Volume 4, Book 55, Number 583:

Narrated Ibn Abbas:

The first lady to use a girdle was the mother of Ishmael. She used a girdle so that she might hide her tracks from Sarah. Abraham brought her and her son Ishmael while she was suckling him, to a place near the Ka'ba under a tree on the spot of Zam-zam, at the highest place in the mosque. During those days there was nobody in Mecca, nor was there any water So he made them sit over there and placed near them a leather bag containing some dates, and a small water-skin containing some water, and set out homeward. Ishmael's mother followed him saying, "O Abraham! Where are you going, leaving us in this valley where there is no person whose company we may enjoy, nor is there anything (to enjoy)?" She repeated that to him many times, but he did not look back at her Then she asked him, "Has Allah ordered you to do so?" He said, "Yes." She said, "Then He will not neglect us," and returned while Abraham proceeded onwards, and on reaching the Thaniya where they could not see him, he faced the Ka'ba, and raising both hands, invoked Allah saying the following prayers:
'O our Lord! I have made some of my offspring dwell in a valley without cultivation, by Your Sacred House (Kaba at Mecca) in order, O our Lord, that they may offer prayer perfectly. So fill some hearts among men with love towards them, and (O Allah) provide them with fruits, so that they may give thanks.' (14.37) Ishmael's mother went on suckling Ishmael and drinking from the water (she had).
When the water in the water-skin had all been used up, she became thirsty and her child also became thirsty. She started looking at him (i.e. Ishmael) tossing in agony; She left him, for she could not endure looking at him, and found that the mountain of Safa was the nearest mountain to her on that land. She stood on it and started looking at the valley keenly so that she might see somebody, but she could not see anybody. Then she descended from Safa and when she reached the valley, she tucked up her robe and ran in the valley like a person in distress and trouble, till she crossed the valley and reached the Marwa mountain where she stood and started looking, expecting to see somebody, but she could not see anybody. She repeated that (running between Safa and Marwa) seven times."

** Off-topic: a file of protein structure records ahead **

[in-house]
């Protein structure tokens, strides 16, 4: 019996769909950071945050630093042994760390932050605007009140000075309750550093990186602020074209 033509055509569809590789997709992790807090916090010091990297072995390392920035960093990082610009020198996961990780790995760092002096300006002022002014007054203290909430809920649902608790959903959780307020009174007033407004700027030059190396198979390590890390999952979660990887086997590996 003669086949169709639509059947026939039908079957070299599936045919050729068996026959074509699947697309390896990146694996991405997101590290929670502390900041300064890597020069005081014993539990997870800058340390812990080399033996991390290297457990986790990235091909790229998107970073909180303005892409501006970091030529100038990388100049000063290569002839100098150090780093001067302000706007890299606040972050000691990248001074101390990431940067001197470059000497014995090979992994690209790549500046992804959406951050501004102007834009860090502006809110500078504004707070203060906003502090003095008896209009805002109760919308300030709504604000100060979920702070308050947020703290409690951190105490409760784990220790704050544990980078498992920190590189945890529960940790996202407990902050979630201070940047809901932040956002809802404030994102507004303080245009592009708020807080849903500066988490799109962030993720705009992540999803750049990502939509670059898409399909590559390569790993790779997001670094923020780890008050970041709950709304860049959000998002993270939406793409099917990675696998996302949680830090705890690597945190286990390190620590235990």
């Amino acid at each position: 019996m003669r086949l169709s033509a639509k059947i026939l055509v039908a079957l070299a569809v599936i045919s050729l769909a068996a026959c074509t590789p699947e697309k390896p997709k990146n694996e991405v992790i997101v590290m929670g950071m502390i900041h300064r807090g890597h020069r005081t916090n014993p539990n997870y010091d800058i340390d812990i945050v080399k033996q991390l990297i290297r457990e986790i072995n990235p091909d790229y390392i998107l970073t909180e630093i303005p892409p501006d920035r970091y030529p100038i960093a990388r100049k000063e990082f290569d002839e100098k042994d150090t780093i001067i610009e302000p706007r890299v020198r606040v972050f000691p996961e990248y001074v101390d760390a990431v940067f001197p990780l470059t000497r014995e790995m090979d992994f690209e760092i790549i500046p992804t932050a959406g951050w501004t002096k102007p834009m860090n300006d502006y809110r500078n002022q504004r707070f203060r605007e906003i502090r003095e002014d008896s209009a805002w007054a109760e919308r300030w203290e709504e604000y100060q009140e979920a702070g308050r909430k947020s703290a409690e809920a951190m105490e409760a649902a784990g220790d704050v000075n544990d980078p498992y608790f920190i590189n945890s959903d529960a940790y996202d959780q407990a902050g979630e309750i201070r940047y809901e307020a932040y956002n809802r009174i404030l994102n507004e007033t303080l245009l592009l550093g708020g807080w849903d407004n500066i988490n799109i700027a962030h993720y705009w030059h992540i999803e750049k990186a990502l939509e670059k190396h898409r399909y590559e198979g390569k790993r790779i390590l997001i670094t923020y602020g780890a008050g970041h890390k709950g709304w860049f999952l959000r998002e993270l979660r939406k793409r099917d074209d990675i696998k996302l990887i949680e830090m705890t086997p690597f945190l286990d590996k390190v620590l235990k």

The Prophet said, "This is the source of the tradition of the walking of people between them (i.e. Safa and Marwa). When she reached the Marwa (for the last time) she heard a voice and she asked herself to be quiet and listened attentively. She heard the voice again and said, 'O, (whoever you may be)! You have made me hear your voice; have you got something to help me?" And behold! She saw an angel at the place of Zam-zam, digging the earth with his heel (or his wing), till water flowed from that place. She started to make something like a basin around it, using her hand in this way, and started filling her water-skin with water with her hands, and the water was flowing out after she had scooped some of it."
The Prophet added, "May Allah bestow Mercy on Ishmael's mother! Had she let the Zam-zam (flow without trying to control it) (or had she not scooped from that water) (to fill her water-skin), Zam-zam would have been a stream flowing on the surface of the earth." The Prophet further added, "Then she drank (water) and suckled her child. The angel said to her, 'Don't be afraid of being neglected, for this is the House of Allah which will be built by this boy and his father, and Allah never neglects His people.' The House (i.e. Kaba) at that time was on a high place resembling a hillock, and when torrents came, they flowed to its right and left. She lived in that way till some people from the tribe of Jurhum or a family from Jurhum passed by her and her child, as they (i.e. the Jurhum people) were coming through the way of Kada'. They landed in the lower part of Mecca where they saw a bird that had the habit of flying around water and not leaving it. They said, 'This bird must be flying around water, though we know that there is no water in this valley.' They sent one or two messengers who discovered the source of water, and returned to inform them of the water. So, they all came (towards the water)." The Prophet added, "Ishmael's mother was sitting near the water. They asked her, 'Do you allow us to stay with you?" She replied, 'Yes, but you will have no right to possess the water.' They agreed to that." The Prophet further said, "Ishmael's mother was pleased with the whole situation as she used to love to enjoy the company of the people. So, they settled there, and later on they sent for their families who came and settled with them so that some families became permanent residents there. The child (i.e. Ishmael) grew up and learnt Arabic from them and (his virtues) caused them to love and admire him as he grew up, and when he reached the age of puberty they made him marry a woman from amongst them.